Additionally, there are no superwomen. Once you have traditional responsibilities as an African woman, you can still do the things you want to do without abandoning those responsibilities. You can outsource as much as you need to because if you are in leadership and you are successful at what you do, you have the right amount of disposable income that allows you to be able to engage the right kind of support to ensure that you can do the things you are needed to without dropping the ball.
Without a doubt, women can have it all! You need to organise your life to make it work and have the right kind of spouse.
You need to know the things that you will sacrifice to ensure that the things that are important to you work.
Q: Who are some of your leadership heroes?
A: I like the spirit and the thinking of Nelson Mandela. The forgiving and embracing leadership that unifies, I find that attractive in a leader. I like the open and free-spirited nature yet diligent and efficient leadership of the New Zealand prime minister Jacinda Arden. She delivers on her goals and her assignment to her country. For me, it is leadership with a heart that attracts me because you can be both kind and firm, you can be acutable and still be loving. It is finding and embracing leadership that helps to build a better community.
Q: What is your prediction for Africa in the next 10 years? What are you most excited about?
A: From what the American elections have taught us in the past years is that prediction is a very risky business. I think what I know is we have the right kind of generational age group and if we handle them right and give them the right tools to work combined with the wisdom of the generations before that, we organise ourselves to allow compassionate visionary leadership to emerge, the whole world will have no choice but to stand in amazement as Africa reveals itself. I think there is so much that can work for us right now but there is so much that can go wrong as well. For me it is not about 10 or 20 years, it is about the blocks that we choose to build right now, I have the hope and faith that we will get there!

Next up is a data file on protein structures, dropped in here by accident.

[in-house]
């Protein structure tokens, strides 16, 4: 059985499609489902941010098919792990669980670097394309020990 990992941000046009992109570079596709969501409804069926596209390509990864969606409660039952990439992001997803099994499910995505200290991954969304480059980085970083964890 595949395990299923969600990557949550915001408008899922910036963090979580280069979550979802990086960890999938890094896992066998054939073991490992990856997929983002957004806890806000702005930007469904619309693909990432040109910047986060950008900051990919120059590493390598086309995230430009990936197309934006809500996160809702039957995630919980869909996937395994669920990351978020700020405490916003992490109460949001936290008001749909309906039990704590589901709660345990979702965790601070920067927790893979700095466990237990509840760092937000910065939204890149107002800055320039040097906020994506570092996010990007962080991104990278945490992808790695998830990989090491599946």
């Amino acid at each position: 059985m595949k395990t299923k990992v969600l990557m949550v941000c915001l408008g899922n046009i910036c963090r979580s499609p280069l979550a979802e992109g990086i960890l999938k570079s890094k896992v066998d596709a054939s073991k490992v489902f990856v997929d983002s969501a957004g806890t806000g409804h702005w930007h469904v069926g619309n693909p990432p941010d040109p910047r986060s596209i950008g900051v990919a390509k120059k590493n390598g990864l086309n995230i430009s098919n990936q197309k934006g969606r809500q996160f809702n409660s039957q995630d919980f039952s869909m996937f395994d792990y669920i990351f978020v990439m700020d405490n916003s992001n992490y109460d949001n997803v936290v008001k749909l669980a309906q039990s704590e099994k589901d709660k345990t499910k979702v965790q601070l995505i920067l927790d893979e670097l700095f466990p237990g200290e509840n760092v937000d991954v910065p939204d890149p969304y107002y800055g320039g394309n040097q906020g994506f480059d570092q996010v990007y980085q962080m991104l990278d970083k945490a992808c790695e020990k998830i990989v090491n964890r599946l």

Q: What is your piece of advice to the graduates?
A: The world is yours to define and that there are boundless opportunities on the continent waiting for people to take them up. That to whom much is given, much is expected, they are the privileged ones. Much has been given to them for them to get here, now they need to show up and apply what has been given to them for the benefit of the continent.
Want to be part of the next generation of African leaders? Start your ALUSB MBA application here.
Author: Tumiso Kevin Mokakangwe, ALUSB Intern
As 2020 has stretched humanity to its optimum level, even the ALUSB graduation was challenged. Truth be told, we did not know how virtual graduation would turn out, but we knew one thing: we had to celebrate the ALUSB MBA class of 2020!